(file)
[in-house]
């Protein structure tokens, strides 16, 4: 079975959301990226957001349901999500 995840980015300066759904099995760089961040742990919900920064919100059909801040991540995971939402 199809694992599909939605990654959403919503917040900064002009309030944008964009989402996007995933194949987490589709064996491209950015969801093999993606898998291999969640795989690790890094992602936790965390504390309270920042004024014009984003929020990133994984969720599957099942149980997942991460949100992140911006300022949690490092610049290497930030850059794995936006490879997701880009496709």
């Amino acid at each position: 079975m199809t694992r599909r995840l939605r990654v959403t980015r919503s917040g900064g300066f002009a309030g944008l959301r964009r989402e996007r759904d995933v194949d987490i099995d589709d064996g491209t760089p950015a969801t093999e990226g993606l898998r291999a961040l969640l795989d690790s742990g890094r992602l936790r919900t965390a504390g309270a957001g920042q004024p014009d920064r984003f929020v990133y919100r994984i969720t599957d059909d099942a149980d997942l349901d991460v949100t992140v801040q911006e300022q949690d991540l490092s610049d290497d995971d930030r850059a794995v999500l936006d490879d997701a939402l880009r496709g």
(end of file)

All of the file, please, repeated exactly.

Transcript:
[in-house]
């Protein structure tokens, strides 16, 4: 079975959301990226957001349901999500 995840980015300066759904099995760089961040742990919900920064919100059909801040991540995971939402 199809694992599909939605990654959403919503917040900064002009309030944008964009989402996007995933194949987490589709064996491209950015969801093999993606898998291999969640795989690790890094992602936790965390504390309270920042004024014009984003929020990133994984969720599957099942149980997942991460949100992140911006300022949690490092610049290497930030850059794995936006490879997701880009496709």
């Amino acid at each position: 079975m199809t694992r599909r995840l939605r990654v959403t980015r919503s917040g900064g300066f002009a309030g944008l959301r964009r989402e996007r759904d995933v194949d987490i099995d589709d064996g491209t760089p950015a969801t093999e990226g993606l898998r291999a961040l969640l795989d690790s742990g890094r992602l936790r919900t965390a504390g309270a957001g920042q004024p014009d920064r984003f929020v990133y919100r994984i969720t599957d059909d099942a149980d997942l349901d991460v949100t992140v801040q911006e300022q949690d991540l490092s610049d290497d995971d930030r850059a794995v999500l936006d490879d997701a939402l880009r496709g």